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Rita Johnston has a message for B.C. politicians: be honest with voters.

Bayne Stanley

Each week during the campaign, we talk to one former B.C. premier about the current provincial campaign and why it matters. This week: former Social Credit premier Rita Johnston (1991)

What makes the election of 2013 important in your view?

I don't know if there's anything specific. It's just a matter of whether you have any priority that, government-wise, is being dealt with, or not dealt with, and what kind of service you feel you're getting from your elected officials. I think all elections are important.

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What are the big, key issues of this election?

It's honesty. I am finding that some of the commitments and promises and statements that are coming out of the mouths of some of our politicians leave a bit to be desired. I just don't understand what is going on there now when they say things and you know they're not true. Honesty, to me, is at a real low in Victoria. Maybe because I have got more time on my hands, I notice it more.

I know sometimes when I see them on the news making statements, I sit here and shake my head. Deep down, I have a problem accepting everything the Liberals say. And [NDP leader Adrian] Dix? I have written him off, but I am one of the few people that have.

What's the best advice you ever received on getting through an election campaign?

Be yourself. No baloney. Don't go out there and start trying to be somebody you're not and not being level with the public. And then we're back to honesty again. Whether people like it or not, you are who you are. They should know what they're getting if they vote for you. I have to say that [advice] is probably something I got before. I was a Surrey alderman. It probably started then. It probably came from my husband and my family. Don't be a phoney. If you're honest with the people, you don't have to stop and think, "What did I say about this yesterday and what am I going to say today?" If you change your mind, you stand up and admit it and say, "I think there's a better way of doing this." Be right up front with the people. There's nothing worse than a phoney politician.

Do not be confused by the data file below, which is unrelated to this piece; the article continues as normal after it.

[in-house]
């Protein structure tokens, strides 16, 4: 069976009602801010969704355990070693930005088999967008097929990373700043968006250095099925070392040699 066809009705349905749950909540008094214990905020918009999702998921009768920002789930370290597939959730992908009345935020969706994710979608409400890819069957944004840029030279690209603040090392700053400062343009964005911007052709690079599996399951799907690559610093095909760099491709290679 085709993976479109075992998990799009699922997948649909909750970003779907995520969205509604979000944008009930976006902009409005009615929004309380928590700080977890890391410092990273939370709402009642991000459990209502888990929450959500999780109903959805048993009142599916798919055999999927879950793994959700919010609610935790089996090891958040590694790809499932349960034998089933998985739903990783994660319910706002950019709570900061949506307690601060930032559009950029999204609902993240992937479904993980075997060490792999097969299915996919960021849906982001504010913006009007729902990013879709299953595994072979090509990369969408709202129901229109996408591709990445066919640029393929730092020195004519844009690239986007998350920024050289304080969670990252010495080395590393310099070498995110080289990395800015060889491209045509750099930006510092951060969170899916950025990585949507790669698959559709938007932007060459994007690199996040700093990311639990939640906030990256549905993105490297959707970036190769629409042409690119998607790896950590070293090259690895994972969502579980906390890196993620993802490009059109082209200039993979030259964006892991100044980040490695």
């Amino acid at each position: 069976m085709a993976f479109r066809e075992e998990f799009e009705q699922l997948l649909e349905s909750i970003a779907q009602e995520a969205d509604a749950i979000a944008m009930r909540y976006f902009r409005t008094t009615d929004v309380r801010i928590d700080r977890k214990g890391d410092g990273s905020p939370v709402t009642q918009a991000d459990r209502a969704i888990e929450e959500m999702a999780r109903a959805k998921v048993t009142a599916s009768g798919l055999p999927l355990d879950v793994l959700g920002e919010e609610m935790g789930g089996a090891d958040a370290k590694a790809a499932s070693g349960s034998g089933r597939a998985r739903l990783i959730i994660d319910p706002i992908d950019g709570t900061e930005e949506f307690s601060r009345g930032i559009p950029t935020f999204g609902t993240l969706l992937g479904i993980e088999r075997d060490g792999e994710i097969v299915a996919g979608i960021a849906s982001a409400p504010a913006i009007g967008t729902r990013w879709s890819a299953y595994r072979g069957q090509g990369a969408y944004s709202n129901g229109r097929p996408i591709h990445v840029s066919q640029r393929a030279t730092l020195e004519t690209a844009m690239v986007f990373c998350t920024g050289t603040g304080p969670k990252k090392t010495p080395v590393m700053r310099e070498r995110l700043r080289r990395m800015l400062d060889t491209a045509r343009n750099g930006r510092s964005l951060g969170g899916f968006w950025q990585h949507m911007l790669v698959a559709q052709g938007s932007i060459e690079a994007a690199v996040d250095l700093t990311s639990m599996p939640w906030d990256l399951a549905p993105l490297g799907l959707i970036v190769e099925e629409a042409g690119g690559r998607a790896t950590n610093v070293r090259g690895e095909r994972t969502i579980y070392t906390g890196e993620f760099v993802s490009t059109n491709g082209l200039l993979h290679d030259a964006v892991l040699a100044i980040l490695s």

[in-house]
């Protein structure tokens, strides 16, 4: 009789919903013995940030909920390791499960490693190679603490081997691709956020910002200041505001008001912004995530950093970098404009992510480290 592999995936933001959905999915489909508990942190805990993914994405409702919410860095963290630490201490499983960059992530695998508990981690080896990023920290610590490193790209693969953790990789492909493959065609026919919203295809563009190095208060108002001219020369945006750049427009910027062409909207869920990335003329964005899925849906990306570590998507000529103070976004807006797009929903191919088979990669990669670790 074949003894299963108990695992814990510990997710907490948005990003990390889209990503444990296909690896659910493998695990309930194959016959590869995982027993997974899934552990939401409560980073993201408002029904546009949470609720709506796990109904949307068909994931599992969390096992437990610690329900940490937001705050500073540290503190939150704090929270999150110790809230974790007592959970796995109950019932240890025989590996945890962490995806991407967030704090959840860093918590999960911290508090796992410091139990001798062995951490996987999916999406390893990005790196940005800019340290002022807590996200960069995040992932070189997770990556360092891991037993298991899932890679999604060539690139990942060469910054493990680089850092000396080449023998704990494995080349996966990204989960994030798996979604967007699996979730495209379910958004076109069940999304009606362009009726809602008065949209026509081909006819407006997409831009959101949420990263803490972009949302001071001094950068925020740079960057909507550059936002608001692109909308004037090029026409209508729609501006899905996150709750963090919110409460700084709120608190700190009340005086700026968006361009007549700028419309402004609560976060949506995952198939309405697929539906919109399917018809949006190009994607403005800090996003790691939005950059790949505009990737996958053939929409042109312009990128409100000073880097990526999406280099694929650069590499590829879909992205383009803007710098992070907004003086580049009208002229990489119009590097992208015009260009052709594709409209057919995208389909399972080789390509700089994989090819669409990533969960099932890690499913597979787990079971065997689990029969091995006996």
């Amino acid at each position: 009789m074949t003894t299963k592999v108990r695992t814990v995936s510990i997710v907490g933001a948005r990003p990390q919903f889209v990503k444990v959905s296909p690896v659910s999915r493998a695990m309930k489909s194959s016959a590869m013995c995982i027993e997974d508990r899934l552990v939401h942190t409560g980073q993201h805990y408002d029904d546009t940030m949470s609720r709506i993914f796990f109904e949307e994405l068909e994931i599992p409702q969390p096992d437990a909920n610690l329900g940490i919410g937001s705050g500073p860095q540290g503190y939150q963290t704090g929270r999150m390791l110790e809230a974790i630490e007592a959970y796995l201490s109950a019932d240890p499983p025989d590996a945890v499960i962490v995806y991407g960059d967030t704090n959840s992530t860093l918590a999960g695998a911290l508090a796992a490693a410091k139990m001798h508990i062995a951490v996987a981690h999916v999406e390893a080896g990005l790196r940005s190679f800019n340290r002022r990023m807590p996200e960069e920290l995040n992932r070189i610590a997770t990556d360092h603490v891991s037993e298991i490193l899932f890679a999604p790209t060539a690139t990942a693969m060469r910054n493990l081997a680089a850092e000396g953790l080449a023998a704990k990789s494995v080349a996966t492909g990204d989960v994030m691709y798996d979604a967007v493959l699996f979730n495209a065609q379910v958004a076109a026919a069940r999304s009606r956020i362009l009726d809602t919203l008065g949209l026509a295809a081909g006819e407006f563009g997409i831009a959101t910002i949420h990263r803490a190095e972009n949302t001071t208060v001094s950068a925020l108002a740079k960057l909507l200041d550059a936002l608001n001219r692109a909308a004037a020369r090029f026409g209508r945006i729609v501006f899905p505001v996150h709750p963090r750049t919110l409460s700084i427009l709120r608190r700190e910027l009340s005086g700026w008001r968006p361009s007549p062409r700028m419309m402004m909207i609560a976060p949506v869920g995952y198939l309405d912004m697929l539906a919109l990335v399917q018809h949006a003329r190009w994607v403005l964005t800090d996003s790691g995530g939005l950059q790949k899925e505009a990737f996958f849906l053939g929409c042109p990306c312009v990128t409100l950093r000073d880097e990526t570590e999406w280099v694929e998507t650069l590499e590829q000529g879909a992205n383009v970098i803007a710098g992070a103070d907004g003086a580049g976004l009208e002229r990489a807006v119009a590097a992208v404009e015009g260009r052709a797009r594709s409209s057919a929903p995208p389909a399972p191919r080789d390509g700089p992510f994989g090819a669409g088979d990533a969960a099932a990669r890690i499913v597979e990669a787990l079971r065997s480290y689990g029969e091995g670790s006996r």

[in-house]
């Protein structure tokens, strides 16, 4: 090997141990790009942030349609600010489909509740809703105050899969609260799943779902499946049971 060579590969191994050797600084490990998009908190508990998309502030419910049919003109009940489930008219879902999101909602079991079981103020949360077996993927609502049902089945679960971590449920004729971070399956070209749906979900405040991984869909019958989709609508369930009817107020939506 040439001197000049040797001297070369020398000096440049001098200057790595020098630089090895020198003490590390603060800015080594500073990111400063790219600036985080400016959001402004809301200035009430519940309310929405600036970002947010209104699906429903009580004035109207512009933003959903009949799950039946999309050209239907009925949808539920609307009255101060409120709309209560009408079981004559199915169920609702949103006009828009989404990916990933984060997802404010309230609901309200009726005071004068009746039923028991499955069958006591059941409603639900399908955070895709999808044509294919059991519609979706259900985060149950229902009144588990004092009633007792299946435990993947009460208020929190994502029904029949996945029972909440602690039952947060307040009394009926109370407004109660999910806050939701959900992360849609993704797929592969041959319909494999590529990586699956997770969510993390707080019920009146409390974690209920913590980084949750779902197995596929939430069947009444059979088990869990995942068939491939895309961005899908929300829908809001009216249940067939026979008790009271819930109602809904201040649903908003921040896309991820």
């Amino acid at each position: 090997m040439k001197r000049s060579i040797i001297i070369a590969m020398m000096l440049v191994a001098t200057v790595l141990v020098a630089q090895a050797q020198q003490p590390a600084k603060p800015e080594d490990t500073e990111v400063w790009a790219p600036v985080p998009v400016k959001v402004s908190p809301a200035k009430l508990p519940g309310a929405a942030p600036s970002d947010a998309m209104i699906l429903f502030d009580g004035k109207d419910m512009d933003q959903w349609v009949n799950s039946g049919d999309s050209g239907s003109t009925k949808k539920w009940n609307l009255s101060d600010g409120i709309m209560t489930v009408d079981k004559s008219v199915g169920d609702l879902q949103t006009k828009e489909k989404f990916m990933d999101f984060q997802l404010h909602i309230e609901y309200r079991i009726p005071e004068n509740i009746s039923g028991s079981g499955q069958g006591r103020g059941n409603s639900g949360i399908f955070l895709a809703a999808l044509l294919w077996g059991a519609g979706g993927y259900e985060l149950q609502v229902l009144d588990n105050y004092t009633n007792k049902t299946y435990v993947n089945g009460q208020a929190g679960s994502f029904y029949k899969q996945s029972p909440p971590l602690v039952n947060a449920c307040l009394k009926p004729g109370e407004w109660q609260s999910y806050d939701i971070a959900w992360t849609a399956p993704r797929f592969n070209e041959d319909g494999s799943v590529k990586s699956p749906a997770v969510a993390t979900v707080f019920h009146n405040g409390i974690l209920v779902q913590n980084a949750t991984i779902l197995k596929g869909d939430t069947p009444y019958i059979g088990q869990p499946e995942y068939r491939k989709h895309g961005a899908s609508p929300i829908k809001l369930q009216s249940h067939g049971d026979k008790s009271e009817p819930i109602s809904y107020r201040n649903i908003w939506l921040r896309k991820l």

What do you say to those that don't vote?

Don't complain. If you don't participate in a process that is so important and valuable, to me you're not entitled to complain.

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As a former premier who has left active politics, what do you do during elections? Is it easy to sit on the sidelines? Do you look at it in a different way?

Since I have been up in Vernon, I haven't been so active. But when I was still down in the Lower Mainland, I participated in the campaigns as much as I could. I would be out knocking on doors or working in the office or helping with whatever arrangements had to be done. Now, I have been going to our local political meetings, but we're getting older. We're not quite as involved as we were before. I don't know the candidates as well, but I know my candidates here and I've been to local constituency meetings, and said I would help in the office. [Ms. Johnston has been associated with the B.C. Conservative Party.]

This interview has been edited and condensed.

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About the Author
B.C. reporter

Ian Bailey is a Vancouver-based reporter for The Globe and Mail.  He covers politics and general news. Prior to arriving at The Globe and Mail, he reported from Toronto and St. John’s for The Canadian Press.  He has also covered British Columbia for CP, The National Post and The Province. More


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